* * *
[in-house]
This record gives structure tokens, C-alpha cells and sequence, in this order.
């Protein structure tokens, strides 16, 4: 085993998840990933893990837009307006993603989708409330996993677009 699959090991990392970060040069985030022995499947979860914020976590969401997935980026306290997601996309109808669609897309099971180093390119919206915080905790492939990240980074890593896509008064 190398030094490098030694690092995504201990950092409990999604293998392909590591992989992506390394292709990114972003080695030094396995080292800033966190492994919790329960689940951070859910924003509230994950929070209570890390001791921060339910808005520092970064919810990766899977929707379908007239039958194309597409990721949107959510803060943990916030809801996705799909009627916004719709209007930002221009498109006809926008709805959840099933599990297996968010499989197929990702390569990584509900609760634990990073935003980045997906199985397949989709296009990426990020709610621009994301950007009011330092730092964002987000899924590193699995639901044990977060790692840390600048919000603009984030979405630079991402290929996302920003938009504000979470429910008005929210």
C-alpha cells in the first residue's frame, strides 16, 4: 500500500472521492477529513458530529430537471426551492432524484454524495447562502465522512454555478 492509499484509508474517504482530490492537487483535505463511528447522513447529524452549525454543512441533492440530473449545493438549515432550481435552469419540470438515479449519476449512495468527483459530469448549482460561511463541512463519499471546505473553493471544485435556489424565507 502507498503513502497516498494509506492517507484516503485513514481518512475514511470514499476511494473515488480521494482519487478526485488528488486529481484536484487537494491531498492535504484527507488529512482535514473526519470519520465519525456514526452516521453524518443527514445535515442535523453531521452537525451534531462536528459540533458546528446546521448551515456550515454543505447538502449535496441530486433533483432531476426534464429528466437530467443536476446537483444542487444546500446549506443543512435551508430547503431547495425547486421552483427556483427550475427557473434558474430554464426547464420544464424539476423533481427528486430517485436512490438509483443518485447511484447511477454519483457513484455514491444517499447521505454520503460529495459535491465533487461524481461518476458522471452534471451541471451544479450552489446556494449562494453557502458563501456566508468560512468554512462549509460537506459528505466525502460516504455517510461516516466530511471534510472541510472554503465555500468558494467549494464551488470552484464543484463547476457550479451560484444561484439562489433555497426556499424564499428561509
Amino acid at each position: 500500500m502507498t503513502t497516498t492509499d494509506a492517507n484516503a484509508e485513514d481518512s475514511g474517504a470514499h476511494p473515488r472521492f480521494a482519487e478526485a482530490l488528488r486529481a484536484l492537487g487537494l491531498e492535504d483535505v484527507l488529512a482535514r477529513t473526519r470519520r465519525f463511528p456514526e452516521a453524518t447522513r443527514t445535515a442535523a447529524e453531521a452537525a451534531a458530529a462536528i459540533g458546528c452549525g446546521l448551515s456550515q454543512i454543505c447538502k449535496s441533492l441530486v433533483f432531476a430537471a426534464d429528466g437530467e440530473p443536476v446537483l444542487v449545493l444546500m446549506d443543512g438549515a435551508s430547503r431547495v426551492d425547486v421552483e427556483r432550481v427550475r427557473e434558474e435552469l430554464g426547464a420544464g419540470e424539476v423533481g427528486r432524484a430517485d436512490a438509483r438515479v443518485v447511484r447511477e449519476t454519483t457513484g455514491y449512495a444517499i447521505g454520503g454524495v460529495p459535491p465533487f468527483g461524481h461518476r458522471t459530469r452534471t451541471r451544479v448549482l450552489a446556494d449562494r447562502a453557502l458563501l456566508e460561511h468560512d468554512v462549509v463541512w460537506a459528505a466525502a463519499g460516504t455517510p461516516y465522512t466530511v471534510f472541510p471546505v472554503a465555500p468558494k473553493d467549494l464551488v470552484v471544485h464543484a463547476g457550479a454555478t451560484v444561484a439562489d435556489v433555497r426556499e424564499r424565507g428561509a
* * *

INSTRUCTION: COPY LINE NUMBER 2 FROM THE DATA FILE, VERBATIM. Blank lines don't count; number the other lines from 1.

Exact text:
This record gives structure tokens, C-alpha cells and sequence, in this order.